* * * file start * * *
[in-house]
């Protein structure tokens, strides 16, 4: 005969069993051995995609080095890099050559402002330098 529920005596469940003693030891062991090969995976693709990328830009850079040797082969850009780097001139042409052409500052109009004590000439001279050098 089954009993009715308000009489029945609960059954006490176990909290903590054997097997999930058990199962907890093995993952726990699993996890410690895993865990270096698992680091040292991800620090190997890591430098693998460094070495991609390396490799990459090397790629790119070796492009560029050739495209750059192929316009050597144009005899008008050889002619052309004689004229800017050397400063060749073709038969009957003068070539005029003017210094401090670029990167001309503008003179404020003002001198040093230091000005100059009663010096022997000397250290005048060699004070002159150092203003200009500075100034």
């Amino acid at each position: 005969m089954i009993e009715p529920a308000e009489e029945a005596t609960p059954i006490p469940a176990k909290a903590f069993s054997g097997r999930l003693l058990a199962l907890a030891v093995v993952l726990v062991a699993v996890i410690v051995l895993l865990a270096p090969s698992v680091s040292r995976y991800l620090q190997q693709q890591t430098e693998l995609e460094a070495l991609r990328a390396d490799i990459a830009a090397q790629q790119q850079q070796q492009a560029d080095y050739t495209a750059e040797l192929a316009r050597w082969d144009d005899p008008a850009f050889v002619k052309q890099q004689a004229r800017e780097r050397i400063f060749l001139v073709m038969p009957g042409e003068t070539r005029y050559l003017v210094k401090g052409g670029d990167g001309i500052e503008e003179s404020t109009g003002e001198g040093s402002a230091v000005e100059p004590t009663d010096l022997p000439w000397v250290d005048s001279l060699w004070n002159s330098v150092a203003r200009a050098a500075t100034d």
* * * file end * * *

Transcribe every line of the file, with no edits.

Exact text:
[in-house]
């Protein structure tokens, strides 16, 4: 005969069993051995995609080095890099050559402002330098 529920005596469940003693030891062991090969995976693709990328830009850079040797082969850009780097001139042409052409500052109009004590000439001279050098 089954009993009715308000009489029945609960059954006490176990909290903590054997097997999930058990199962907890093995993952726990699993996890410690895993865990270096698992680091040292991800620090190997890591430098693998460094070495991609390396490799990459090397790629790119070796492009560029050739495209750059192929316009050597144009005899008008050889002619052309004689004229800017050397400063060749073709038969009957003068070539005029003017210094401090670029990167001309503008003179404020003002001198040093230091000005100059009663010096022997000397250290005048060699004070002159150092203003200009500075100034």
């Amino acid at each position: 005969m089954i009993e009715p529920a308000e009489e029945a005596t609960p059954i006490p469940a176990k909290a903590f069993s054997g097997r999930l003693l058990a199962l907890a030891v093995v993952l726990v062991a699993v996890i410690v051995l895993l865990a270096p090969s698992v680091s040292r995976y991800l620090q190997q693709q890591t430098e693998l995609e460094a070495l991609r990328a390396d490799i990459a830009a090397q790629q790119q850079q070796q492009a560029d080095y050739t495209a750059e040797l192929a316009r050597w082969d144009d005899p008008a850009f050889v002619k052309q890099q004689a004229r800017e780097r050397i400063f060749l001139v073709m038969p009957g042409e003068t070539r005029y050559l003017v210094k401090g052409g670029d990167g001309i500052e503008e003179s404020t109009g003002e001198g040093s402002a230091v000005e100059p004590t009663d010096l022997p000439w000397v250290d005048s001279l060699w004070n002159s330098v150092a203003r200009a050098a500075t100034d």